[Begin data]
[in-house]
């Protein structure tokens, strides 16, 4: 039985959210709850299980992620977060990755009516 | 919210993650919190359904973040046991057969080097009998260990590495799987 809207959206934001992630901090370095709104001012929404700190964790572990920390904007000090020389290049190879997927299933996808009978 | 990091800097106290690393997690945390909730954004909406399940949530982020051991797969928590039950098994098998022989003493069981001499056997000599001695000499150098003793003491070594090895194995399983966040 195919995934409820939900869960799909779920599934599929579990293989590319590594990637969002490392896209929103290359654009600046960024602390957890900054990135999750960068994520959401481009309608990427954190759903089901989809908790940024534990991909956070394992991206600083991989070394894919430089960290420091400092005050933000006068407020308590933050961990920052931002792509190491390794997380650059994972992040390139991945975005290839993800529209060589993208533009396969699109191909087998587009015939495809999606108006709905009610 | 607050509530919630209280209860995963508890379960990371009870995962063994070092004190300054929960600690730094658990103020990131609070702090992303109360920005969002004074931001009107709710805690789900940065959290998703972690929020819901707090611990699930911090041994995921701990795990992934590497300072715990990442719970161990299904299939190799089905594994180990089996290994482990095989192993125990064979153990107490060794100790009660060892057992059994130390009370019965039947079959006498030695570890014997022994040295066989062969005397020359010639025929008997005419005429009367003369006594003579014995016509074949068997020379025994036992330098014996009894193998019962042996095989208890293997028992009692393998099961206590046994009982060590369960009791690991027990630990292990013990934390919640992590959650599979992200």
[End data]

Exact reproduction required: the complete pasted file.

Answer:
[in-house]
């Protein structure tokens, strides 16, 4: 039985959210709850299980992620977060990755009516 | 919210993650919190359904973040046991057969080097009998260990590495799987 809207959206934001992630901090370095709104001012929404700190964790572990920390904007000090020389290049190879997927299933996808009978 | 990091800097106290690393997690945390909730954004909406399940949530982020051991797969928590039950098994098998022989003493069981001499056997000599001695000499150098003793003491070594090895194995399983966040 195919995934409820939900869960799909779920599934599929579990293989590319590594990637969002490392896209929103290359654009600046960024602390957890900054990135999750960068994520959401481009309608990427954190759903089901989809908790940024534990991909956070394992991206600083991989070394894919430089960290420091400092005050933000006068407020308590933050961990920052931002792509190491390794997380650059994972992040390139991945975005290839993800529209060589993208533009396969699109191909087998587009015939495809999606108006709905009610 | 607050509530919630209280209860995963508890379960990371009870995962063994070092004190300054929960600690730094658990103020990131609070702090992303109360920005969002004074931001009107709710805690789900940065959290998703972690929020819901707090611990699930911090041994995921701990795990992934590497300072715990990442719970161990299904299939190799089905594994180990089996290994482990095989192993125990064979153990107490060794100790009660060892057992059994130390009370019965039947079959006498030695570890014997022994040295066989062969005397020359010639025929008997005419005429009367003369006594003579014995016509074949068997020379025994036992330098014996009894193998019962042996095989208890293997028992009692393998099961206590046994009982060590369960009791690991027990630990292990013990934390919640992590959650599979992200």